I was the one who raised this issue. I wanted the committee to engage in further scrutiny of the proposal, against the advice in the Department's note, or the wider advice note. The provisions contained in this European draft directive mirror pretty much exactly, if the key provisions are boiled down, the provisions we set out in our Waste Reduction Bill, which the Dáil approved on Second Stage over a year ago. We have done some very good, detailed research. The Library & Research Service has done a lot of good work that has been very useful in looking at the consequences. This is a highly complex issue, particularly the introduction of a deposit refund scheme. There are all kinds of complex estimates that must be worked out, including how much money would be raised from the plastics and cans that would be recycled, the level of recycling that would be achieved with the scheme and what the scheme would cost to operate. The Library & Research Service did really good work reviewing all the various international examples that give us the broad parameters of what would be involved.
I fundamentally disagree with the Department if I heard Mr. Collins right when he said this is a transboundary issue and that marine litter must be dealt with on a transboundary basis. In fact, it seems clear from the European legislation that the European Parliament and Council are looking for national governments to legislate. Anyone who has been out during this beautiful summer on any beach, canal or river will know we have a huge litter problem, particularly with plastic bottles and cans at the most sensitive sites. This is not just an international, transboundary issue; it is a local litter issue.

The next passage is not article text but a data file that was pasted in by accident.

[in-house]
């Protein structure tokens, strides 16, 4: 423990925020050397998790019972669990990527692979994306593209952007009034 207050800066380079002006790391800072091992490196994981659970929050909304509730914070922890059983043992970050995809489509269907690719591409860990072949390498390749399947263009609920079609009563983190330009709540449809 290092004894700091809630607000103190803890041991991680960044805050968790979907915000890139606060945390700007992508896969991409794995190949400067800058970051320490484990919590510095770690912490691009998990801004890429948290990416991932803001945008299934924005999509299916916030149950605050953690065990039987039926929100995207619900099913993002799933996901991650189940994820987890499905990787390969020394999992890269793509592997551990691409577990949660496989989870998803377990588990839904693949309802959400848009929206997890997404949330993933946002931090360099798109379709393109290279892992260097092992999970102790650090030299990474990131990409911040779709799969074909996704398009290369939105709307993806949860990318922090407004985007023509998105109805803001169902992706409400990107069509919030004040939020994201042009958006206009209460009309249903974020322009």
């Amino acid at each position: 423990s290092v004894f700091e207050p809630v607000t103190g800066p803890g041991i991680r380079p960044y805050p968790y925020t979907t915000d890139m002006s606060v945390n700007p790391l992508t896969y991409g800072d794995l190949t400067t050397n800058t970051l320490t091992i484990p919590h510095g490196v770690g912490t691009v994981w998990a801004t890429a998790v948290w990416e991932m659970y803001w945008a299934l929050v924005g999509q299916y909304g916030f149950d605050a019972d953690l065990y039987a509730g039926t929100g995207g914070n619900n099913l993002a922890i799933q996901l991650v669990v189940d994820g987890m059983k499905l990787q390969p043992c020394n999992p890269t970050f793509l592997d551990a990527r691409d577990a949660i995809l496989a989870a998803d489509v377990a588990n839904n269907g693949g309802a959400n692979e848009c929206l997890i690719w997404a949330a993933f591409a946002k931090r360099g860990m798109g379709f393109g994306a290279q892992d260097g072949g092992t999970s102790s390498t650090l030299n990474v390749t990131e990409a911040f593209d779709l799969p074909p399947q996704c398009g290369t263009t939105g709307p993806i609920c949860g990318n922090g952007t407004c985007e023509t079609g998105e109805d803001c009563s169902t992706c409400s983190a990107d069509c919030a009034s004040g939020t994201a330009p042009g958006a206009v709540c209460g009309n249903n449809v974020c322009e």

The Minister agrees with the provisions of our Bill relating to the banning of certain plastic items, which again mirrors what is in the directive. We agree with him on the introduction of a levy on plastic cups in an attempt to switch to the compostable variety. The only thing on which he disagrees with us is the introduction of a deposit refund scheme.
There is every indication the directive will be passed. I do not hear a single voice in the European Parliament opposing it. It will not be contentious. I do not believe a single voice in the European Council is against it. There may be, but it will be carried, it seems to me. It is hugely politically and publicly popular. There is an obligation within it that by 2025 we would have to have a 90% recycling rate for plastic bottles, for example. The Department's own note states that, if it is agreed within a year, we will have to have a two-year post-agreement before we then legislate. This mirrors exactly the provisions within our Bill, which does not demand that the Department do something instantaneously, but rather provides for such a two-year period to process all the details. Given all this, and given that the industry representatives, who took a negative position on our Bill in our hearings here, have met me recently and said I was right that the European directive matched exactly what was in our Bill, why should we not proceed, or why would the Department argue we not proceed? How does the Department intend to achieve a 90% recycling rate and meet the estimates set out in the provision? This was debated at the Dáil reform sub-committee yesterday evening, where we sought senior counsel's advice on the idea that the only mechanism we may have is to take legal action with the European Union once this legislation is put through to show up the failing of the Irish Government to take seriously its obligations in respect of environmental legislation. This is why I wanted to bring the proposal before the committee for further consideration. I do not believe the advice that this does not have consequences; I believe it does. We should proceed to Committee Stage to tease out any difference of views on the introduction of a deposit refund scheme. In the absence of that, for the Department just to say we need more analysis and not to have any proposal itself as to how we might meet the 90% target rate we face would be a dereliction of duty on our part as a Parliament.